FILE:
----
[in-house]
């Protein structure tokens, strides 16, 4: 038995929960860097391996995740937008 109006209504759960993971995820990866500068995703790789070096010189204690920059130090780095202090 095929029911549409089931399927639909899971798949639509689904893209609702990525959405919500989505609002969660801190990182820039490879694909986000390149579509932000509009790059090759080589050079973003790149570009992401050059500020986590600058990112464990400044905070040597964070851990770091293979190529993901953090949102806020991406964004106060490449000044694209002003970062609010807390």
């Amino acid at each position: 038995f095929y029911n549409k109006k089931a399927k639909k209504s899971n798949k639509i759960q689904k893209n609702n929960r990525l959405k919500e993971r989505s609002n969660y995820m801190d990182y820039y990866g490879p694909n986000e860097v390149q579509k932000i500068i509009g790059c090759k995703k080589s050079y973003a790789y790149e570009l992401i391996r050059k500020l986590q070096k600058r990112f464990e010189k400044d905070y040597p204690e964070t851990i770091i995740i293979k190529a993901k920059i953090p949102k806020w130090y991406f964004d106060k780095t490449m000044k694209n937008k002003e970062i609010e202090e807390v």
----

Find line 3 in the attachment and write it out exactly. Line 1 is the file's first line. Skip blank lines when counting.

């Amino acid at each position: 038995f095929y029911n549409k109006k089931a399927k639909k209504s899971n798949k639509i759960q689904k893209n609702n929960r990525l959405k919500e993971r989505s609002n969660y995820m801190d990182y820039y990866g490879p694909n986000e860097v390149q579509k932000i500068i509009g790059c090759k995703k080589s050079y973003a790789y790149e570009l992401i391996r050059k500020l986590q070096k600058r990112f464990e010189k400044d905070y040597p204690e964070t851990i770091i995740i293979k190529a993901k920059i953090p949102k806020w130090y991406f964004d106060k780095t490449m000044k694209n937008k002003e970062i609010e202090e807390v």